Mumtaz Alam | Inclusive India
New Delhi/ Muzaffarpur, October 27— It was a small awkward situation for him in the local vegetable market in the city of Muzaffarpur some years ago that forced this Jamia Millia alumnus to sit cross-fingered for a while at home and get up with an idea to not face the same situation again.
“I had gone to buy vegetables in the market but could not buy much as it was much costly and my pocket had turned empty soon,” says Hasnain Arij recalling the incident that took place four years ago. He returned home.
Armed with graduation degree and a certificate course in commercial arts from Jamia, Arij began looking for the way-out.
“I searched on YouTube and websites to know if I can grow vegetables on my roof. And I found people are doing roof-top gardening. I contacted a company which was doing this business. They demanded Rs 50,000 from me and offered 50% subsidy to install roof-top gardening system. It was too much for me. So, I searched about their techniques and found it and then I started doing it myself for my family. I prepared a small model on my roof and it became successful,” says Arij who later turned this personal success into a business and has since been growing.
Three years ago, he launched a firm and started doing business in roof-top gardening, solar system and water treatment and harvesting.
“I launched my company ‘Energy Plan’ three years ago. I had done graduation and a certificate course in commercial arts from Jamia Millia Islamia, so I wanted to do something new in this field of energy. After launching the company, I started working on three trades – organic food, solar energy and water treatment,” he says.
He explains about roof-top gardening.
“We prepare soil in thermocol bucket on the roof. Soil is natural as it is prepared with kitchen waste. We grow vegetables and fruits on roof top. We prepare compost with kitchen waste. We can grow all types of vegetables, including bone side plants like papaya tree,” said Arij
“Health-wise, vegetables grown through this process on roof is far better than what we buy from market. They taste better. So much so that you can eat one cooked vegetable three-four times and it will not lose taste. No chemicals are used here. Moreover, sometimes due to rain or for some other reason, vegetables are not available in the market, then you are not on the losing side,” he said.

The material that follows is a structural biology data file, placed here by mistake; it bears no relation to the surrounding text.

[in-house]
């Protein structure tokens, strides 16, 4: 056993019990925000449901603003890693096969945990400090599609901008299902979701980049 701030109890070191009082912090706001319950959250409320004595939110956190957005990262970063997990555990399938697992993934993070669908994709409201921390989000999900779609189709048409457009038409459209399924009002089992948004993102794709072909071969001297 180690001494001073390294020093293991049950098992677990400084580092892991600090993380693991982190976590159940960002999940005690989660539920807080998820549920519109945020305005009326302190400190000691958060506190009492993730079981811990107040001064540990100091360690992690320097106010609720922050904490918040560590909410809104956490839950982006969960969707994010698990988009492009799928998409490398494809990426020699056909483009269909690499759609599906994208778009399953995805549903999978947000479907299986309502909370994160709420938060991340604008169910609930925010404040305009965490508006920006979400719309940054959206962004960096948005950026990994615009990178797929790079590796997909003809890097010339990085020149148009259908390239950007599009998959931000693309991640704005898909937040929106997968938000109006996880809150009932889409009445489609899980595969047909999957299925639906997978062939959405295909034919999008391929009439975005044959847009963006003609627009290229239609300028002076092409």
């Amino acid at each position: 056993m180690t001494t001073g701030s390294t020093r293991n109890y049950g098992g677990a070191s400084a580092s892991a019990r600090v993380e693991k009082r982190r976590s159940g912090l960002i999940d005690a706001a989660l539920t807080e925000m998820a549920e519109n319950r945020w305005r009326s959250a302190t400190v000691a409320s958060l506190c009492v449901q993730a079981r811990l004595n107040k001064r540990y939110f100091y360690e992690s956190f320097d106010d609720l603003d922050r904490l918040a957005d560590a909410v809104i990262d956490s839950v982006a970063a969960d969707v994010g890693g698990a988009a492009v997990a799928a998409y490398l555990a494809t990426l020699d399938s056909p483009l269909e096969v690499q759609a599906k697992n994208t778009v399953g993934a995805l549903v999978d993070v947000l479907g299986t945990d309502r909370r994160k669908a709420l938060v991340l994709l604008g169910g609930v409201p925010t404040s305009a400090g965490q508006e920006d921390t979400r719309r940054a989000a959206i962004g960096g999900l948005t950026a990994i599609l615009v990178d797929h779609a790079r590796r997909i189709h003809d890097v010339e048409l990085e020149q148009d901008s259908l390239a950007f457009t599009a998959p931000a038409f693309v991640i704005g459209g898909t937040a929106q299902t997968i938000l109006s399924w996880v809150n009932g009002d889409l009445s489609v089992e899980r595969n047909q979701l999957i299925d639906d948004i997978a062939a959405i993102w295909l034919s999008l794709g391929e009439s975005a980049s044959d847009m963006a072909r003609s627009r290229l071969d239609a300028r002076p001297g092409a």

Moreover, he claims that roof-top gardening costs less.
“If you buy vegetables for one week, it costs you Rs 500-600. While one bucket of soil with plants costs Rs 300-400. If you grow, suppose, pumpkin in one bucket, you can get so many pumpkins from one bucket that you not only use in your home but can also give surplus to others,” said Arij.
“In Rs 3000-4000, we provide 10 buckets with soil and grown plants. It is enough for one home and they can get vegetables everyday. We provide three types of plants – vegetables, medicinal plants and spices,” he said. He has 40-45 clients.
Roof-top gardening is popular in mountainous areas like in Siliguri, Assam and Mizoram. But if it is practiced in plain cities and towns, it will improve the environment.
“We have created a new thing. I think in this time of inflation, you get fresh vegetables and fresh fruits on your roof top at low cost. You get a set-up in just Rs 4000-5000 in 300 square feet. People are appreciating our work and joining us.”
Besides roof-top gardening, Arij is also doing business in solar system.
“Mine is a research-based company which provides solar system on low cost in villages. In solar energy, our starting point is Rs 5,000 – this includes a fan, a bulb, solar plates and battery,” said Arij. “I opened the company to explore how we can convert natural energy into our consumer life.”
“We have installed roof-top solar plants and roof-top gardening system at many places in Siwan, Sitamarhi, Sheohar, Samastipur and Patna.”
He is also doing some charity time to time.
Arij said: “I have donated small solar plants at some mosques and also to some poor individuals, and organic food system to some madrasas that have space.”